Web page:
5 months ago

YLF Mentoring Service_A Guide for Professionals_REV6_DL_TRIFOLD

Introduction to Mentors

Introduction to Mentors Mentoring offers one-to-one support for young people in the local area who have been referred to us because they are considered to be in need of support in developing their resilience at school or in the community who are at risk of being socially excluded or offending. Our Mentors are: Volunteers who want to make a difference Fully trained to ensure they give the best support available Key Facts about Mentoring We support young people to achieve their goals by supporting them to develop positive relationships within the home, reduce antisocial behaviour and improve and sustain educational attainment by assisting a young person with school based issues. We achieve this by helping young people understand and promote their own wellbeing, and by ensuring there is always someone to talk to. REECE’S STORY Reece was at risk of permanent exclusion from school, was under a behaviour agreement with the police, and was working with other agencies on substance awareness . After seeing his Mentor the reports of anti social behaviour reduced, and he was arguing less with his parents. He completed several ASDAN qualifications with his Mentor, and is thriving at school. “The support from his Mentor really helped Reece focus on school. He enjoyed meeting his Mentor and felt good about his achievements. I don’t see him slipping back to where he was before, he has come too far for that to happen” - Jane, parent. RACHEL’S STORY The Young Lives Foundation also offers a full package of informal and formal support with designated staff as and when required. Young people are referred for mentoring principally by Early Help, schools and the voluntary sector. Mentors meet on a weekly basis with the young people over a 6 month period to motivate, guide and support them towards achieving positive goals and develop important key life skills. Our ambition is to: Equip young people to improve their resilience to problems in life Help prevent common emotional and mental health problems Rachel lived in an isolated area, wasn’t getting on with her brother, and was feeling very lonely. Her Mentor took her swimming, and helped her rebuild her relationship with her brother. Her friendships at school became stronger. “6 months ago Rachel would never have had the confidence to join in activities with others” - Sally, parent. We also acknowledge the importance of developing life skills; as this increases self worth and independence. We achieve this by building their self-esteem and confidence by rewarding their positive behaviour. We ask Mentors to commit themselves for at least 1 year Mentors meet their young person for 1-2 hours once a week Mentors are fully trained and have an enhanced DBS check Mentors are all over the age of 18, both male and female and with varied backgrounds Mentors and young people are matched with individuals who have similar interests or hobbies to their own Applying for a Mentor Mentors are trained in problem solving, cognitive behavioural approaches, mindfulness and motivation skills, communication, active listening, grief loss and trauma, and mental health first aid. Professionals can obtain the referral forms from our website, or by contacting us directly by phone or email.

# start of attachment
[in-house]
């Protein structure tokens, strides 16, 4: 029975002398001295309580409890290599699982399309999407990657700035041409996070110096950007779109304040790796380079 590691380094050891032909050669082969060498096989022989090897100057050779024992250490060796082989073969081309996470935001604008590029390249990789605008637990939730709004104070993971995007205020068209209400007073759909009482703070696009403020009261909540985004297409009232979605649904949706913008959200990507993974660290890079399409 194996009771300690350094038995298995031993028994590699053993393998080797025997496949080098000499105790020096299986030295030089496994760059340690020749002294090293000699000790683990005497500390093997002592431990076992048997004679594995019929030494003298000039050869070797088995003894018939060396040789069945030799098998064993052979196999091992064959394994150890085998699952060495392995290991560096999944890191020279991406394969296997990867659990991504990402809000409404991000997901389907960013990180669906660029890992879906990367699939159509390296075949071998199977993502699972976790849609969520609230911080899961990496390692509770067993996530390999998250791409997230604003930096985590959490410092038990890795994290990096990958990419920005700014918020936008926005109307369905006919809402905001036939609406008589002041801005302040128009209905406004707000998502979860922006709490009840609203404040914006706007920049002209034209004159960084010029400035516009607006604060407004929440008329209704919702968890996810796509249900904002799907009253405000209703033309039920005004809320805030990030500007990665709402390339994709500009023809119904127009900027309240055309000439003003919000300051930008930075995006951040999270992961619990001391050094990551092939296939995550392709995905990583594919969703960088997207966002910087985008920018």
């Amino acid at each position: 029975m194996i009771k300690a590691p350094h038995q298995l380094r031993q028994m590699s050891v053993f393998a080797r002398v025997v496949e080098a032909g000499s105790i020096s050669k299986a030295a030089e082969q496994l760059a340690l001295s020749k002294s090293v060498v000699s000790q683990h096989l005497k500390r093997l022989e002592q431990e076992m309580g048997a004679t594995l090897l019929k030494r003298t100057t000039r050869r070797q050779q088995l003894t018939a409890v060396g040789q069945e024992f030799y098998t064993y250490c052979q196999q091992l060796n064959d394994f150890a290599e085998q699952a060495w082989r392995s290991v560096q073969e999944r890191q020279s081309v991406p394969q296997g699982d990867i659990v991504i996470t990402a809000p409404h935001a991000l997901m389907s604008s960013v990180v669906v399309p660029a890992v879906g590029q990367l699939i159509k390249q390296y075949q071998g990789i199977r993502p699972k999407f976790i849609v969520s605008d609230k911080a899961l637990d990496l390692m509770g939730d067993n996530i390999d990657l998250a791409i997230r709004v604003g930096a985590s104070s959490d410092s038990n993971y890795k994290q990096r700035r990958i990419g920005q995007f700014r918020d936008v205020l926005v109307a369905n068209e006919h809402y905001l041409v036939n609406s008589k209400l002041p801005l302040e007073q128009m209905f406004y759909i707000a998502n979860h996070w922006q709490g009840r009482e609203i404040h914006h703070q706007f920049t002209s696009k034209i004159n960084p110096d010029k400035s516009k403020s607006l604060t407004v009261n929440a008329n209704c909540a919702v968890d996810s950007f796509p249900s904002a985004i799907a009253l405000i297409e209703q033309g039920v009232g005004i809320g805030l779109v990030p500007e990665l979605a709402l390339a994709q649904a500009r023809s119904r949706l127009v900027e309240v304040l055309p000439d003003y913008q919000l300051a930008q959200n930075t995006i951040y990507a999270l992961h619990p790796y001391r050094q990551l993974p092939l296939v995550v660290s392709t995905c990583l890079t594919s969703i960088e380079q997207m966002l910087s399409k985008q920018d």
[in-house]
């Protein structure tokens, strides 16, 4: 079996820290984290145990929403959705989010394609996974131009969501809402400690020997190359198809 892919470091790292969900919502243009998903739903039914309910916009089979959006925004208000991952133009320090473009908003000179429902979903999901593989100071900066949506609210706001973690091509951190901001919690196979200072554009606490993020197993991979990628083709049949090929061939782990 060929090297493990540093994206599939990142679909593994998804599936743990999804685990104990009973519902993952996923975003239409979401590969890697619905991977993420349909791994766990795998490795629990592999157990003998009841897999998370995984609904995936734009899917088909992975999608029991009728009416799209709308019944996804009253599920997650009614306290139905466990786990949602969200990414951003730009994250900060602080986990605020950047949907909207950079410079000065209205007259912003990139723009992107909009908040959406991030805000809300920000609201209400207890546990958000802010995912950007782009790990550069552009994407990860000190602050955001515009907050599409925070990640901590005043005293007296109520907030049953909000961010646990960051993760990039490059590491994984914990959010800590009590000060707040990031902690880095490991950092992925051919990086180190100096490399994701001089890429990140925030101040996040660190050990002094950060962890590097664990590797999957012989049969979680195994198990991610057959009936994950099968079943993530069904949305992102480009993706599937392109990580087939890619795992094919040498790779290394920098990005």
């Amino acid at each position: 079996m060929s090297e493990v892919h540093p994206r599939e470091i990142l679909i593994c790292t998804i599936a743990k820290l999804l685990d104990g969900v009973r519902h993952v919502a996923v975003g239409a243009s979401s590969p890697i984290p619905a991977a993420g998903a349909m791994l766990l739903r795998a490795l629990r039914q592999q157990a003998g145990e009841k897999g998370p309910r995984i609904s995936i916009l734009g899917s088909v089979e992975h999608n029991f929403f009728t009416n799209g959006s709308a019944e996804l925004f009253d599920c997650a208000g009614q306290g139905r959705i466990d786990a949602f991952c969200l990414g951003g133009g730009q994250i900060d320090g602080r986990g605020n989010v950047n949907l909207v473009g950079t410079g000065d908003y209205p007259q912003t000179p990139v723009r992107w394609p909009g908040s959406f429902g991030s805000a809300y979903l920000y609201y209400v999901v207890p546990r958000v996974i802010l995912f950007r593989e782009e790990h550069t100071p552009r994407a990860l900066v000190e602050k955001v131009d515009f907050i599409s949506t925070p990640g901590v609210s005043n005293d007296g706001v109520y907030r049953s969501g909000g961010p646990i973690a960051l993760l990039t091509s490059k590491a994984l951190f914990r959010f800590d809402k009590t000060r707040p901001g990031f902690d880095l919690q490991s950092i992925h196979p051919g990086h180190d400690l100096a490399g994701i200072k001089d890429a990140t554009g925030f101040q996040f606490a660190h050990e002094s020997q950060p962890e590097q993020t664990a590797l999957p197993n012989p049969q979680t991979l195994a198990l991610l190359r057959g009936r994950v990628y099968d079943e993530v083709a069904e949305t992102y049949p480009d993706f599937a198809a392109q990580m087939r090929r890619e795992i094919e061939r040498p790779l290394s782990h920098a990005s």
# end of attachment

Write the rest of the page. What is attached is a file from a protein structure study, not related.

CC Mentors Guide April15_rev4
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